Take “Game of Thrones” as a quality example. Yes, last season sucked, but the show has always done its own thing – been a commentary on the unpredictability of chaos of war.

“Handmaid’s Tale” has given itself the burden of political commentary. In a sense, it needs to become effective art. The unfortunate side effect to commentary is that serial art (like television) needs to change – it must be broad.

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Rockstar and the value of a $60 game

Gamers hate DLC, plain and simple. At least that use to be the consensus. We alreadypaid $60; we deserve our game.

Over time arguments were made and having a system that adds content for the gamer and increases revenue for the developer could be a win-win situation.

You pay $60 for an amount of content worth $60, then it’s not that big of deal to drop more money once more content becomes available.

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Loot Boxes illegal in Belgium. Publishers could face a fine or prison sentence.

EuroGamer.net has the story that broke earlier this week:

The Belgian Gaming Commission looked at Star Wars Battlefront 2, FIFA 18, Overwatch and Counter-Strike: Global Offensive and found only Star Wars was not in violation of the country’s gambling legislation – and that’s only because EA stripped out the game’s loot boxes after its launch debacle.

It determined FIFA 18, Overwatch and CS:GO’s loot boxes are a game of chance and so are subject to Belgian gambling law. Battlefront 2, at the time the investigation was conducted, did not have loot boxes, so escapes unscathed.

A statement from Minister of Justice Koen Geens said FIFA 18, Overwatch and CS:GO were therefore illegal and demanded their loot boxes removed. If they’re not, the publishers “risk a prison sentence of up to five years and a fine of up to 800,000 euros”. When minors are involved, those punishments can be doubled, Geens added.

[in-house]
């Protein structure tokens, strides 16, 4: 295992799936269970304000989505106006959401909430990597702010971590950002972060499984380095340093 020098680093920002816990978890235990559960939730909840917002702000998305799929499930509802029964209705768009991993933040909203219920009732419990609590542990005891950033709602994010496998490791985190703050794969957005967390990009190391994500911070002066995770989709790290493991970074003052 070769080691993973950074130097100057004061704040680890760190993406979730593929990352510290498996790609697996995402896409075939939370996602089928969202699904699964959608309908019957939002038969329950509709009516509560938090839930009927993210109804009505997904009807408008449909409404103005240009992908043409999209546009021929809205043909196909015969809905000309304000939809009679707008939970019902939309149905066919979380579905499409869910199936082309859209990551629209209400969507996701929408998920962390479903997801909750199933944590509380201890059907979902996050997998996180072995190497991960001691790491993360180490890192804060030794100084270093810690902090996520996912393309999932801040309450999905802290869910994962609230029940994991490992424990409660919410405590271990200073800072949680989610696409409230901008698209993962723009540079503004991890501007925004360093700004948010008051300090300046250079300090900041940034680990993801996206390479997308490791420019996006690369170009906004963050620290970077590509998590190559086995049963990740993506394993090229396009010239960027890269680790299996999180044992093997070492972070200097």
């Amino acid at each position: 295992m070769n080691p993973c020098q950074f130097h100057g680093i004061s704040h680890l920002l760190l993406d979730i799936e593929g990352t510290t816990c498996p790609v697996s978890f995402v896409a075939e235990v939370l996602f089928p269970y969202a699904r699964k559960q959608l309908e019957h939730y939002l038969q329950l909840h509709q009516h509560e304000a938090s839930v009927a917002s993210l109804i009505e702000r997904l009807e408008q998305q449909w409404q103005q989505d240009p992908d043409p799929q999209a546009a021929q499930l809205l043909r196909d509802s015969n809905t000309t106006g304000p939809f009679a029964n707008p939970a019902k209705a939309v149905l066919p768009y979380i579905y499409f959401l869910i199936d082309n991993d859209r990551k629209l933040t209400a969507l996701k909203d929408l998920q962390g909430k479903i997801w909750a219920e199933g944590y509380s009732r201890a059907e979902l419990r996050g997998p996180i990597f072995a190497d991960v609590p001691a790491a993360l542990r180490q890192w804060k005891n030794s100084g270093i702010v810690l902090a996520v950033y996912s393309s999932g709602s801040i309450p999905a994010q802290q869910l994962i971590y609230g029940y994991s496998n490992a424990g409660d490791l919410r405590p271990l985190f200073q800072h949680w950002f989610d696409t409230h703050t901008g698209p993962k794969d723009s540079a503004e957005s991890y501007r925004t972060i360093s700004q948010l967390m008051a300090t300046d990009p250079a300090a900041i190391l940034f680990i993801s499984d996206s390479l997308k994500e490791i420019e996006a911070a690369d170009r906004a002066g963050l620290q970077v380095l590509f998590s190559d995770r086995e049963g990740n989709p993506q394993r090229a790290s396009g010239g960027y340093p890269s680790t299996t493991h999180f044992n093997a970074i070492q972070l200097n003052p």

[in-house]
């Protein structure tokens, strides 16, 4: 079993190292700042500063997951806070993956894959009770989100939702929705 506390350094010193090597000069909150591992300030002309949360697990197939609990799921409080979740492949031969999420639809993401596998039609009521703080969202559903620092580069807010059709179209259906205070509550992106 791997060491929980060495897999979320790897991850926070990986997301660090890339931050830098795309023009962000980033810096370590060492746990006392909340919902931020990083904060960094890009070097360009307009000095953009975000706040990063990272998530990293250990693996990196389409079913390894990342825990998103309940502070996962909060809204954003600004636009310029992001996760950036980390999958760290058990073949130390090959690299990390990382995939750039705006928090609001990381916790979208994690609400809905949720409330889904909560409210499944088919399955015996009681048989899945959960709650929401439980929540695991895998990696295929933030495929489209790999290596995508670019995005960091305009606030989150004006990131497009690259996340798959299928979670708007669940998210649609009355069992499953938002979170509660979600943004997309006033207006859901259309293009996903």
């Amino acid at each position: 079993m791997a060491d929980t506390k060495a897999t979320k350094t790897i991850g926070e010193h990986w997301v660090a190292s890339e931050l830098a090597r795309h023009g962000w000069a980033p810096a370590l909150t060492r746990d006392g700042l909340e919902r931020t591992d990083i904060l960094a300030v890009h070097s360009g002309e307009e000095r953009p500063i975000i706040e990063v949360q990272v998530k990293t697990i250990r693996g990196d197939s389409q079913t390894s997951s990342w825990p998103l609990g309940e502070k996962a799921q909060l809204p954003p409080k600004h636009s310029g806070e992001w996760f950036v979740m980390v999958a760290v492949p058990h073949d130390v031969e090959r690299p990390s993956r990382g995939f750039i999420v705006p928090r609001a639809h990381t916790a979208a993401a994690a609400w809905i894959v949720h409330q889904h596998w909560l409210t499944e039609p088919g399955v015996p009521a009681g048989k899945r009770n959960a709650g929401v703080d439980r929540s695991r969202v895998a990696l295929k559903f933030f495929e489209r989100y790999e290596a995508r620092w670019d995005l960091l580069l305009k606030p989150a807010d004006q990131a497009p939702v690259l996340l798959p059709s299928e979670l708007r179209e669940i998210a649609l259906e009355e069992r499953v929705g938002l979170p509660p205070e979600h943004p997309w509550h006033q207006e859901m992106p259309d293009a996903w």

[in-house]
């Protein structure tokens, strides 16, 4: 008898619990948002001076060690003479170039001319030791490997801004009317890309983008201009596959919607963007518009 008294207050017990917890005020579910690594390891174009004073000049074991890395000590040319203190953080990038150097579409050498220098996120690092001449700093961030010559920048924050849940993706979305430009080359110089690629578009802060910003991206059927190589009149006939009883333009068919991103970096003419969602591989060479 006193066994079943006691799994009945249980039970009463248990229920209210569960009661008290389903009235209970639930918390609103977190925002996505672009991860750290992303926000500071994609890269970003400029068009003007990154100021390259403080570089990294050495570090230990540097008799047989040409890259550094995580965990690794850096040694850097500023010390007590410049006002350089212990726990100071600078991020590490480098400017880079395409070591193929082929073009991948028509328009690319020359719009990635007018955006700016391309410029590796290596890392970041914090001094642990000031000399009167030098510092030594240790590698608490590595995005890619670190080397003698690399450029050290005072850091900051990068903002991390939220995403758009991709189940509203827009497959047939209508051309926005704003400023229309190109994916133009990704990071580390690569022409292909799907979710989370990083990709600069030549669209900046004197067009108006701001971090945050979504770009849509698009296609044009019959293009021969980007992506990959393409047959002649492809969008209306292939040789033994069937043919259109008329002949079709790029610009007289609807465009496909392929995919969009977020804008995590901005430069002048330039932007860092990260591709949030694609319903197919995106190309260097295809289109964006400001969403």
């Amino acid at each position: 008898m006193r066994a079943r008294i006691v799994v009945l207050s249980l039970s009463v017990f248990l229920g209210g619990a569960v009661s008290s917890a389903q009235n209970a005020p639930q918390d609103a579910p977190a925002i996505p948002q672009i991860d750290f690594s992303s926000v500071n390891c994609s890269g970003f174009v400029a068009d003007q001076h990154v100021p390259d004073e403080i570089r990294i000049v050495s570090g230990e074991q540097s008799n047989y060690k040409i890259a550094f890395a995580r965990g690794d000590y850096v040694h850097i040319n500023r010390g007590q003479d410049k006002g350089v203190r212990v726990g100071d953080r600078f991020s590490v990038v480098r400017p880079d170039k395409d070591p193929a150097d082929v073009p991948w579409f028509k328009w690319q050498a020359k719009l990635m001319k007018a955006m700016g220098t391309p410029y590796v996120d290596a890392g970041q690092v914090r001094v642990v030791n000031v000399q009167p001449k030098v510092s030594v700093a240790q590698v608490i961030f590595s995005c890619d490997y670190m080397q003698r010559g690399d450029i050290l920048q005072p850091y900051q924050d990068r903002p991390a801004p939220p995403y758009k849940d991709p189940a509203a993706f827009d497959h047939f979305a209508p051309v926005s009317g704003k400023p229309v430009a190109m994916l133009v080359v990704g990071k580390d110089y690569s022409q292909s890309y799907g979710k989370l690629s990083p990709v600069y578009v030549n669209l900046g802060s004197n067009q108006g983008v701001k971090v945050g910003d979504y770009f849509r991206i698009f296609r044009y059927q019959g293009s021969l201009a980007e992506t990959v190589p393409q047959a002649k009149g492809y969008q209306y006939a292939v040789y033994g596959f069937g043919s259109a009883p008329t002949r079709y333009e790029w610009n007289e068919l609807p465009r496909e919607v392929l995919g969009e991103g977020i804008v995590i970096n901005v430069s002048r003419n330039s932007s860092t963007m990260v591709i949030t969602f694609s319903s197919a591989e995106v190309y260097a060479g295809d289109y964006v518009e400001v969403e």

The article goes on to provide a statement from EA, a devilish corporation, that only produces DLC and devises ways to profit from it.

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Modern Cult Classics: “Life is Strange”

This one is easily a cult classic. Since the term “cult” derives here from “culture,” then “Life is Strange” has the title pegged.

One glance at the “Life is Strange” subreddit shows you that the game has left behind a sizeable fanbase producing artwork and fan-fiction around the clock.

Although the game received mostly positive reviews upon release, there were a few holdouts. Critics expressed that this may be one of the strongest games of the Choose-Your-Own-Adventure format, however stated that the dialogue and variety of choices were lackluster.

The fans pay no mind to the detractors though and happily express their love for this strong, poignant story.

“But I like Adam Sandler movies.” 👎🏻

They’re almost all bad.

I’m not about to provide an echo chamber for your taste in bad movies. Criticism exists to help pull us away from the ugliness in some films. And boy, especially recently, Sandler’s production company has made some garbage.

I’ve had the conversation too often. Someone expresses they like one of the bad ones, I speak baffled “Really!?” and they defend with “I know. I know. It’s a guilty pleasure and it made me laugh.”

Some of his films are indefensible to the point that the statement above really is the only defense. I call it the “guilty pleasure” defense.

It’s essentially what someone says when they know they can’t form a good enough argument to validate their poor taste.

But the things is, that’s okay.